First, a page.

Welcome to what it takes to “change” a very small part of a very small school in a very small village in a very small county in a small state in a small region of Europe. $2,500 from USAID and 2 years of living in said community.
Please stop calling Russians and the separatists in Ukraine or Moldova: “lefty communists”. It makes you sound very uninformed. If you really wanted to, you could line up the Eastern European “Communist” positions and they would suspiciously line up greatly next to the U.S Republican platform- but the reality is a lot more complex.
One one hand, you might hear the desire to “socialize” or “nationalize” an industry- this is not Marxism. Far from it. This is about looting the company. Period. Russia technically has a “nationalized” gas company- but its not about lowering prices or increasing competition. It is about control and big bonuses for its executives. Different mechanism but same result as many U.S companies.
Then,you might hear them passing anti-gay protest bills or anti-gay marriage bills- and to some degree- they do have some serious social issues but so does the U.S. The meter is only now tilting towards equality in the United States and much of Europe. It was not always so. And in many ways, it was Europe and the U.S that brought these issues to the fore in these societies- so in the “communist” mind- these are not issues of equality but rather issues of western interference. While I was in Moldova, there was a town that not only banned gay demonstrations but banned the existence of gays and lesbians. He infamously told the newspaper, his city has no GLBT people and never has. I am sure he truly believes that.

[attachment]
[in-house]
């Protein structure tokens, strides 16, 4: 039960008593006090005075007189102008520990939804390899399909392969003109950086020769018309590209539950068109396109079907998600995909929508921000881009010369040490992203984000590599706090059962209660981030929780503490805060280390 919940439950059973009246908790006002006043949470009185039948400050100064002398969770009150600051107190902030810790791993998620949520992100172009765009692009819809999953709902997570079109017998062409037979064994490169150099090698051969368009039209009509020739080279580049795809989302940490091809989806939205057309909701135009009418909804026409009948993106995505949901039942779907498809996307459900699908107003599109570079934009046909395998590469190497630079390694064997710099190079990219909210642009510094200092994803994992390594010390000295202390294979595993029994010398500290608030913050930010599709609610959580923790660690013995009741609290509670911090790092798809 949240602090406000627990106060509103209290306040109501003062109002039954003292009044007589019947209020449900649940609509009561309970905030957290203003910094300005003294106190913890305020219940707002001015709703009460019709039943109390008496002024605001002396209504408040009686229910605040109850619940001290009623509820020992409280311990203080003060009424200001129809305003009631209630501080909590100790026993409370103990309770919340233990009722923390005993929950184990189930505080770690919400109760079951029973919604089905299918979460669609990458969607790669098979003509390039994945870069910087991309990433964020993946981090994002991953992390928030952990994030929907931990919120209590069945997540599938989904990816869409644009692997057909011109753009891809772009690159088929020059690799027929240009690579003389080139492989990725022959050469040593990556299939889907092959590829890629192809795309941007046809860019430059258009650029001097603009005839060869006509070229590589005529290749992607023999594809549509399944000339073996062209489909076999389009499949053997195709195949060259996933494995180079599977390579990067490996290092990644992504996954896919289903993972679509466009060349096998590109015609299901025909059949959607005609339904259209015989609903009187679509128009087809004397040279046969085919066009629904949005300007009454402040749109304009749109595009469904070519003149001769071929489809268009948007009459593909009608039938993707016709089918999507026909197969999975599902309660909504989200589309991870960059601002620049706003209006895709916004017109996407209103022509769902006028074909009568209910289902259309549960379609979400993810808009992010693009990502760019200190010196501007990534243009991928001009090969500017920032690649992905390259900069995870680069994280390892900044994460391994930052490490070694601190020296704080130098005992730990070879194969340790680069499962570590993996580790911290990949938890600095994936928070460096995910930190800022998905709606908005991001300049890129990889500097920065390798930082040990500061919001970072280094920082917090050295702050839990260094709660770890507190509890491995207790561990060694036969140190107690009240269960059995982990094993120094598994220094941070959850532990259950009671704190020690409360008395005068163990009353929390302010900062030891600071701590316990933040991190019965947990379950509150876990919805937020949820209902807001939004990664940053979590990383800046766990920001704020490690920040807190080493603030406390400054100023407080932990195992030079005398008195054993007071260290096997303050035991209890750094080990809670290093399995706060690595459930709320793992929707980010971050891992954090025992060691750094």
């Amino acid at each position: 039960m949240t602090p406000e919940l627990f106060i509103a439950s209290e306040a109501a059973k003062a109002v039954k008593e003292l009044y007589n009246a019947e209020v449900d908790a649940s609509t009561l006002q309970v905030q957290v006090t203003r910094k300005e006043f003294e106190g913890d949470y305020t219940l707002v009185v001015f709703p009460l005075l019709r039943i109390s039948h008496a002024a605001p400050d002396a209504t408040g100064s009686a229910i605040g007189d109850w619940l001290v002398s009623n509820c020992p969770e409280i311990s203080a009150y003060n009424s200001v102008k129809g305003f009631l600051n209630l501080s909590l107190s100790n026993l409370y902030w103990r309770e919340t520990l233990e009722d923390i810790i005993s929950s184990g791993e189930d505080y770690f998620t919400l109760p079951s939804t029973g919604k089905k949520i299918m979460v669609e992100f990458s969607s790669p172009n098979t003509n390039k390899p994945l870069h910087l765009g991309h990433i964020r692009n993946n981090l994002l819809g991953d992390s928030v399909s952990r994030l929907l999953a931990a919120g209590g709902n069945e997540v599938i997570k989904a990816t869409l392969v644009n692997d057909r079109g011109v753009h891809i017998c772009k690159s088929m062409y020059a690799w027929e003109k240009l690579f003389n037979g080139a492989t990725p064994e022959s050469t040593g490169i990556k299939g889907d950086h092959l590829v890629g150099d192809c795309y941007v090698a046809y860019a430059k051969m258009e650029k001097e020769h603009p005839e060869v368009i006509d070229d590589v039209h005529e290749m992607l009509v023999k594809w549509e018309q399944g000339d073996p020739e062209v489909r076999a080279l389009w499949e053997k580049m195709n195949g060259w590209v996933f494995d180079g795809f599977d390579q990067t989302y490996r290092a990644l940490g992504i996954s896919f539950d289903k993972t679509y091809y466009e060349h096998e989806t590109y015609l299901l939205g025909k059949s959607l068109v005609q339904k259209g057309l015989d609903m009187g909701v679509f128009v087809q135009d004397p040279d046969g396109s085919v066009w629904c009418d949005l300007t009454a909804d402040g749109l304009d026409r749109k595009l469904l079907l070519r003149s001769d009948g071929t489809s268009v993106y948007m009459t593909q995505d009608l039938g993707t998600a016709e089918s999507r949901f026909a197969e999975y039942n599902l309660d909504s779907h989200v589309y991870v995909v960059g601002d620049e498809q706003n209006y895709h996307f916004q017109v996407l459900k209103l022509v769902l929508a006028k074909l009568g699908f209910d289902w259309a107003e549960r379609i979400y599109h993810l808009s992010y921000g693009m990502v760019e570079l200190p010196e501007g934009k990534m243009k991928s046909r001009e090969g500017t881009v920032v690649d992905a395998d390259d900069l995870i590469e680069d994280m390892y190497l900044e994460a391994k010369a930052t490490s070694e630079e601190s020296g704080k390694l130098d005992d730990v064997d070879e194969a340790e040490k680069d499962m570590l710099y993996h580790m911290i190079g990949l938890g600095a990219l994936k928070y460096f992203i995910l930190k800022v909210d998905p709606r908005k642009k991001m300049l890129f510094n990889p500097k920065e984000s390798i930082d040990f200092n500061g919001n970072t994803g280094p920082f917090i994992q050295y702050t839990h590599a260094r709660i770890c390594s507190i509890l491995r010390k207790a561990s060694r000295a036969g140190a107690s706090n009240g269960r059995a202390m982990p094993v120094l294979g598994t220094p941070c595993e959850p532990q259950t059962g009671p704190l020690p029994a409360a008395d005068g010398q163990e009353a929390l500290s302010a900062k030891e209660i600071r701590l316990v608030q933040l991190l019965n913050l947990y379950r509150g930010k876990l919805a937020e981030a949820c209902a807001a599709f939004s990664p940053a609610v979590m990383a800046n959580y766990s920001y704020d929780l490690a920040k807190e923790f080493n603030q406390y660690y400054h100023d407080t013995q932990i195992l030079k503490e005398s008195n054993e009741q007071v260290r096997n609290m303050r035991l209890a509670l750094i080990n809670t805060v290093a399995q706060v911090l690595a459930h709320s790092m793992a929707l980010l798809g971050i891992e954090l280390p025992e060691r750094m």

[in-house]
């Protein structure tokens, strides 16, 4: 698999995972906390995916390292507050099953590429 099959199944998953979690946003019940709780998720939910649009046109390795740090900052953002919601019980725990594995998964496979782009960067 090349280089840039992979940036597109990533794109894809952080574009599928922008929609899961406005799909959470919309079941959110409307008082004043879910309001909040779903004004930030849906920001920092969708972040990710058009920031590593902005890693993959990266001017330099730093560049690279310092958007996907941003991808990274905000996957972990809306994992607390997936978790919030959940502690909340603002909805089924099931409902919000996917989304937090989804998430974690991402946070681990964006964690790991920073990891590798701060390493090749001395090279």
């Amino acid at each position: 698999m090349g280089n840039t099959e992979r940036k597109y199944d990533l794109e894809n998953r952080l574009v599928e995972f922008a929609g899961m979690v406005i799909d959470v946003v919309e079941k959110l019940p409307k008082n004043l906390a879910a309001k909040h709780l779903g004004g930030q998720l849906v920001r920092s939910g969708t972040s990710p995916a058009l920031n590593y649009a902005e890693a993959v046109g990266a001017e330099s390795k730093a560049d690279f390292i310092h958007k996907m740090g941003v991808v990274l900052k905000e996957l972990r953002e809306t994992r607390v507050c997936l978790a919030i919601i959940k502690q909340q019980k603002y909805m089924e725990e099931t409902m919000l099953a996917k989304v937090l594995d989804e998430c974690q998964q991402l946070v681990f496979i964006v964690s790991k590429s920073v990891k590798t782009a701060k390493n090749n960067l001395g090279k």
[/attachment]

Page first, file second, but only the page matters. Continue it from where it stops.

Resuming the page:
Eastern Europe is still figuring itself out but one thing they are not are left wing communists. If anything, our definition of left wing are the pro-American and pro-Europeans. God forbid those people ever heard some of the commentary I’ve heard here at home.
I’ve been wondering for a while now if the reason Cap’ is so popular with everyone because the world is getting increasingly dangerous every day it seems. And, Captain America personifies what previously only existed in black and white photos: our grandparents- the greatest generation. Yes, Captain America is fictional- but he is a real life representation of optimism and goodness that defined the Americans that fought that horrible war.
Captain America: The Winter Soldier has earned $224.9 million at the domestic box office, which makes it the top-grossing April release of all time in North America. The previous record holder was Fast Five, which brought in $209 million overall at the box office after it opened.